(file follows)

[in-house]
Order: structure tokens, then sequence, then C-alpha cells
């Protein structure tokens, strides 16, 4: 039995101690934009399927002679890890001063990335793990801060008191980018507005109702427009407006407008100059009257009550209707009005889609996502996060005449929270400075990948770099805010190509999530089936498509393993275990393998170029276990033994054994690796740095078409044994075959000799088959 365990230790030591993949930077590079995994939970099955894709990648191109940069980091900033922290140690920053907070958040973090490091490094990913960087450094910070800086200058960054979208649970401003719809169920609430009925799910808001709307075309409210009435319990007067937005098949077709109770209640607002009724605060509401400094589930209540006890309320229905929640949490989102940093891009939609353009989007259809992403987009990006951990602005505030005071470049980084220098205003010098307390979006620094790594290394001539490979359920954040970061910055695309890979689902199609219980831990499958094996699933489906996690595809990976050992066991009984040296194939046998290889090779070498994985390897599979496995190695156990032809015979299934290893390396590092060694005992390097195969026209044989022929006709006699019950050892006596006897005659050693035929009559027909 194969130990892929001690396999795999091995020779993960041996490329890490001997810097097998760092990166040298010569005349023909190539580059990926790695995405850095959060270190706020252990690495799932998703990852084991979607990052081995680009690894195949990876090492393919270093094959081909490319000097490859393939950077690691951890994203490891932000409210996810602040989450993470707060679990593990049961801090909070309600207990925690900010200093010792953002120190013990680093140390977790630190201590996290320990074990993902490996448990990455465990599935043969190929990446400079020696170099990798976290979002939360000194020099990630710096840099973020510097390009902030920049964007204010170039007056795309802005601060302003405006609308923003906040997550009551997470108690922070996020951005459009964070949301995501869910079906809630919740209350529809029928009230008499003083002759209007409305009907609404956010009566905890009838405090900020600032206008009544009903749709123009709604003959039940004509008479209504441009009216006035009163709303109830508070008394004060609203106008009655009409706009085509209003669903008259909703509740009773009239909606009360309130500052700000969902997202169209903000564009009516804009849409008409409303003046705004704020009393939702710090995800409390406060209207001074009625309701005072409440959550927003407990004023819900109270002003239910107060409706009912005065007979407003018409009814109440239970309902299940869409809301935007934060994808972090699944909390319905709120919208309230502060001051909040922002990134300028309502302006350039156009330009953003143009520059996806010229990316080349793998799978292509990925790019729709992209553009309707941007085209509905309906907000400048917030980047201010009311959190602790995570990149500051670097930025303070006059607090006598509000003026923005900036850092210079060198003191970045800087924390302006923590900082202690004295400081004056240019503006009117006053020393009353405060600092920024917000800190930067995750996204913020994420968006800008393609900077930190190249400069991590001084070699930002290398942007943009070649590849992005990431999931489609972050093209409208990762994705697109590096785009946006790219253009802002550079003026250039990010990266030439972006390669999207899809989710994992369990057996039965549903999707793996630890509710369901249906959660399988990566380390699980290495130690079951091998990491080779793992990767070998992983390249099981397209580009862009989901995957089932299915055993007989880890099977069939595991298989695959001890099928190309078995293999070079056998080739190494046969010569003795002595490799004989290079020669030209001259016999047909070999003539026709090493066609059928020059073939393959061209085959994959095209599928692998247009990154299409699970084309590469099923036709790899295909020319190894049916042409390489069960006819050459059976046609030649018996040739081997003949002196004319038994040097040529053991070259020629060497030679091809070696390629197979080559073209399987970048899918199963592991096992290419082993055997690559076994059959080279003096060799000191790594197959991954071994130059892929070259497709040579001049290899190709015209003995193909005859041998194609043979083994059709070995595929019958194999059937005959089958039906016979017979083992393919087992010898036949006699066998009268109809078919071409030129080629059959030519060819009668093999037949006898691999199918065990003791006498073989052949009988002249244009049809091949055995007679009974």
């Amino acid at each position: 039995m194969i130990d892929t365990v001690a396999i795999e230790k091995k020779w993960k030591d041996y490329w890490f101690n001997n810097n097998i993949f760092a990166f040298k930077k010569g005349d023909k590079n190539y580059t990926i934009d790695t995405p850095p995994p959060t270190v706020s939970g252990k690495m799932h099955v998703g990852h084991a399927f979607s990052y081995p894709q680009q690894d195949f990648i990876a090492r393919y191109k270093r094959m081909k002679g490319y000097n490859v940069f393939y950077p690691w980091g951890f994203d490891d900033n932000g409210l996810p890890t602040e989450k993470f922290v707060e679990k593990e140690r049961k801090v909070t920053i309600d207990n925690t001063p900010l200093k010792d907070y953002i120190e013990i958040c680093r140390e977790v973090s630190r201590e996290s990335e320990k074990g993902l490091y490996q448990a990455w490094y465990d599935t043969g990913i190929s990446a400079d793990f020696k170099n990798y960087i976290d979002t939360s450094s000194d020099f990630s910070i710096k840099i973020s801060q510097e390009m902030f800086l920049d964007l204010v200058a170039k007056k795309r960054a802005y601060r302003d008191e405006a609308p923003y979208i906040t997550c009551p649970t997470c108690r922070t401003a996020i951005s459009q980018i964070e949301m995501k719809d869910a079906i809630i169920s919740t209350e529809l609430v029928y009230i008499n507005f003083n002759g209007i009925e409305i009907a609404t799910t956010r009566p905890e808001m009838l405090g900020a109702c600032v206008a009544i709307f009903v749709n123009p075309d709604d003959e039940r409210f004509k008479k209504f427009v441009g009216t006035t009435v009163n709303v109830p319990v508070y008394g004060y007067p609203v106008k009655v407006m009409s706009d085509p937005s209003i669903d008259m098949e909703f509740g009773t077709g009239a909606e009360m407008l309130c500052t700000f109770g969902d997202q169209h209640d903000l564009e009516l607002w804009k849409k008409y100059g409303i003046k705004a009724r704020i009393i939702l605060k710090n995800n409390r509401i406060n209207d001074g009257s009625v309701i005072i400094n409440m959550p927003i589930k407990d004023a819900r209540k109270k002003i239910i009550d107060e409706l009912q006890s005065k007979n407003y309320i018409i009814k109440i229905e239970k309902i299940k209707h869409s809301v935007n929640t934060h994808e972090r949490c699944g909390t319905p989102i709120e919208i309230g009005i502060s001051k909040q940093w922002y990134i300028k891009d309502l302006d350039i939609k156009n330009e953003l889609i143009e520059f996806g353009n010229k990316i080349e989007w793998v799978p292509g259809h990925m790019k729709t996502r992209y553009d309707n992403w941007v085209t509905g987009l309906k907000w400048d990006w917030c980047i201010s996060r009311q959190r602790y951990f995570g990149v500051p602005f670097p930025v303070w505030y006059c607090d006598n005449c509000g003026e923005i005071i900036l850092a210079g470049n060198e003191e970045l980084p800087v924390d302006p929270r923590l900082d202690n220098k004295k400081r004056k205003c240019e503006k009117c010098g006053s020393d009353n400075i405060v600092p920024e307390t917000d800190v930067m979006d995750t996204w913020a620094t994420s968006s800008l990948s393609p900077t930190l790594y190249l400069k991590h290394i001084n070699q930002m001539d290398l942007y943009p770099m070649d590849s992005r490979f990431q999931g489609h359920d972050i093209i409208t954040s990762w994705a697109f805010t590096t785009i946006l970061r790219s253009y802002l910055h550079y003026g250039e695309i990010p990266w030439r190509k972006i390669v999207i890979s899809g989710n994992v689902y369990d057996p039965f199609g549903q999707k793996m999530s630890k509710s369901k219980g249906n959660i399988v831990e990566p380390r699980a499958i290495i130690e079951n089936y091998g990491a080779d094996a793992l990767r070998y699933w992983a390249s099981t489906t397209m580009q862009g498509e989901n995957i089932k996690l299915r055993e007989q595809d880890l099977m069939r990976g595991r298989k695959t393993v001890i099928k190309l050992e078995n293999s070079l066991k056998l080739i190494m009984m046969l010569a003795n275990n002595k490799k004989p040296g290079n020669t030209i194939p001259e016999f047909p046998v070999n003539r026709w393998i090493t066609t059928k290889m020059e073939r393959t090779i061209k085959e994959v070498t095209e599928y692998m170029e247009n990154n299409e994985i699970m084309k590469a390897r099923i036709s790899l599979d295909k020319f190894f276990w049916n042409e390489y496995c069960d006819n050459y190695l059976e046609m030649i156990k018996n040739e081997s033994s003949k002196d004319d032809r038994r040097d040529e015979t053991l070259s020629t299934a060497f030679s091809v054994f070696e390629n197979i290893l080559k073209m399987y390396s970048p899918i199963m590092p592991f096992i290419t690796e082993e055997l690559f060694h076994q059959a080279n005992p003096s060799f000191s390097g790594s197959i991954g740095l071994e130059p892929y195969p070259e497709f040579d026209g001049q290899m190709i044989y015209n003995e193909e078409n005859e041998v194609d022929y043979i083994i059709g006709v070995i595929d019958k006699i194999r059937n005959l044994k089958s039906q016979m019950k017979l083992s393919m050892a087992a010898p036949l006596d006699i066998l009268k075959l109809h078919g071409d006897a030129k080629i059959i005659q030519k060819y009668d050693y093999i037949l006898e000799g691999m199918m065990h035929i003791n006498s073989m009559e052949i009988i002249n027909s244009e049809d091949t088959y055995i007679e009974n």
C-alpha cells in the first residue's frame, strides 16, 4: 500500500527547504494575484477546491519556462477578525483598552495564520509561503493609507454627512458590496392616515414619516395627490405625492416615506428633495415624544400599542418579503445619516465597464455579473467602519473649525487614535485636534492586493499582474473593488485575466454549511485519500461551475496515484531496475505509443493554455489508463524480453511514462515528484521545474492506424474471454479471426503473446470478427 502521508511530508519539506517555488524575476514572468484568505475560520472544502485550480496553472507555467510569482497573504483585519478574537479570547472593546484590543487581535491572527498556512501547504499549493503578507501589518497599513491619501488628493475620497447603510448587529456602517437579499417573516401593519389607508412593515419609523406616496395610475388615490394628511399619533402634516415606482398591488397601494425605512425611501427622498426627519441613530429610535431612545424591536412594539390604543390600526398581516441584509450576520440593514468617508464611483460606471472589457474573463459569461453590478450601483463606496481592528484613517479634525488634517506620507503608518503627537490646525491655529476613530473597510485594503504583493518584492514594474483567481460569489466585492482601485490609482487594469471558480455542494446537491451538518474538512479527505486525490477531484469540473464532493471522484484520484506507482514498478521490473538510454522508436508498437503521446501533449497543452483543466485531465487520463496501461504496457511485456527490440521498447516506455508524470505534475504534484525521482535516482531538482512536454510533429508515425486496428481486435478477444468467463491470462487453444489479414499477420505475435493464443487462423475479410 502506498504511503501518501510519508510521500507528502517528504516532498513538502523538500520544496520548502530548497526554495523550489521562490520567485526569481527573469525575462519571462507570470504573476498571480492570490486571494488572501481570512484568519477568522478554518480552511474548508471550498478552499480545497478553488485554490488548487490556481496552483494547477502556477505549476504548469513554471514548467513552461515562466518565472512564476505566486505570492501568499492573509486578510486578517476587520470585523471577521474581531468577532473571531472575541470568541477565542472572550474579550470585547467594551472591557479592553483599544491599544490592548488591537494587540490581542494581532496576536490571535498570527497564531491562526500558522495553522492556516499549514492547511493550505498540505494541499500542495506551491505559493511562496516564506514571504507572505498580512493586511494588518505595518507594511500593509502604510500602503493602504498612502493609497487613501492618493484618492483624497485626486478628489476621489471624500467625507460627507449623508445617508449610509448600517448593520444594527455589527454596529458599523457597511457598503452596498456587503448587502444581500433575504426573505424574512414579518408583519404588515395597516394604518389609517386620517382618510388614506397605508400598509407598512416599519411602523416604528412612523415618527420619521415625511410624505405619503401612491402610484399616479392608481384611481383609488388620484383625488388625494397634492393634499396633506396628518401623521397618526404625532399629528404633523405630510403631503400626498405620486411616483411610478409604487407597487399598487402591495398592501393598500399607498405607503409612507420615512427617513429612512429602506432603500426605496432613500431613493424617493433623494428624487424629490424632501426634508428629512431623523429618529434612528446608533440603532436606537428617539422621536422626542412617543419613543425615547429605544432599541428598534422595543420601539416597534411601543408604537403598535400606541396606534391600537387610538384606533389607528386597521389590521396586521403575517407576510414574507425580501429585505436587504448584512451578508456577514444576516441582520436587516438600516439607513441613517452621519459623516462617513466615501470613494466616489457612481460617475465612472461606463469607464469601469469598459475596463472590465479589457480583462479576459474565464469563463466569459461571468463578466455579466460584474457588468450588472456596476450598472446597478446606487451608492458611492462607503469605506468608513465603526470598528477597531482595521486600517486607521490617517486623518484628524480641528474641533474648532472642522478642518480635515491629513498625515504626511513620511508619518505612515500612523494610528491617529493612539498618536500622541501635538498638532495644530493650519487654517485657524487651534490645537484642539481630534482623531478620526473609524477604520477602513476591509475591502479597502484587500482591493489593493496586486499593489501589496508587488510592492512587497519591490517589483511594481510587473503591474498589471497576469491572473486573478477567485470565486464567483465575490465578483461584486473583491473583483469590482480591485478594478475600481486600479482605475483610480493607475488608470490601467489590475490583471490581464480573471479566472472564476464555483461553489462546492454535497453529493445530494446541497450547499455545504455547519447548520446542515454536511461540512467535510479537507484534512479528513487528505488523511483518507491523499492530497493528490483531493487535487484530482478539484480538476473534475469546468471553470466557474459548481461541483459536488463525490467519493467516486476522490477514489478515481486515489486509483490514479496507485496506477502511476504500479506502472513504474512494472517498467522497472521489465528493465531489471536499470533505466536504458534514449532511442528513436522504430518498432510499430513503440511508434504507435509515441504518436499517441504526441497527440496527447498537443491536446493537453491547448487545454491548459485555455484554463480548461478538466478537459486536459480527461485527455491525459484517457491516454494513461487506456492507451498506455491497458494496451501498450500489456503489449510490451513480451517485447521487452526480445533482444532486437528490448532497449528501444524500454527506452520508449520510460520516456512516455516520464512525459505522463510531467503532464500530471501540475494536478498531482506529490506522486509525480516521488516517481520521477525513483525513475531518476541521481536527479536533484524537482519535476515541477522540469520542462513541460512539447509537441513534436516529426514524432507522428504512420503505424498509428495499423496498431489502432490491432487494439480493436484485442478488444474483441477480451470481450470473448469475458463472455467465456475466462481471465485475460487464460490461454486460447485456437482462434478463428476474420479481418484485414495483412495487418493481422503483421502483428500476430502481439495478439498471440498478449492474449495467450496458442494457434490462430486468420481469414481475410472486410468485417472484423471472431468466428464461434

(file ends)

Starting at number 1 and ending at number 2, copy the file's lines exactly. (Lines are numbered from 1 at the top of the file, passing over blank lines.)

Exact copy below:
[in-house]
Order: structure tokens, then sequence, then C-alpha cells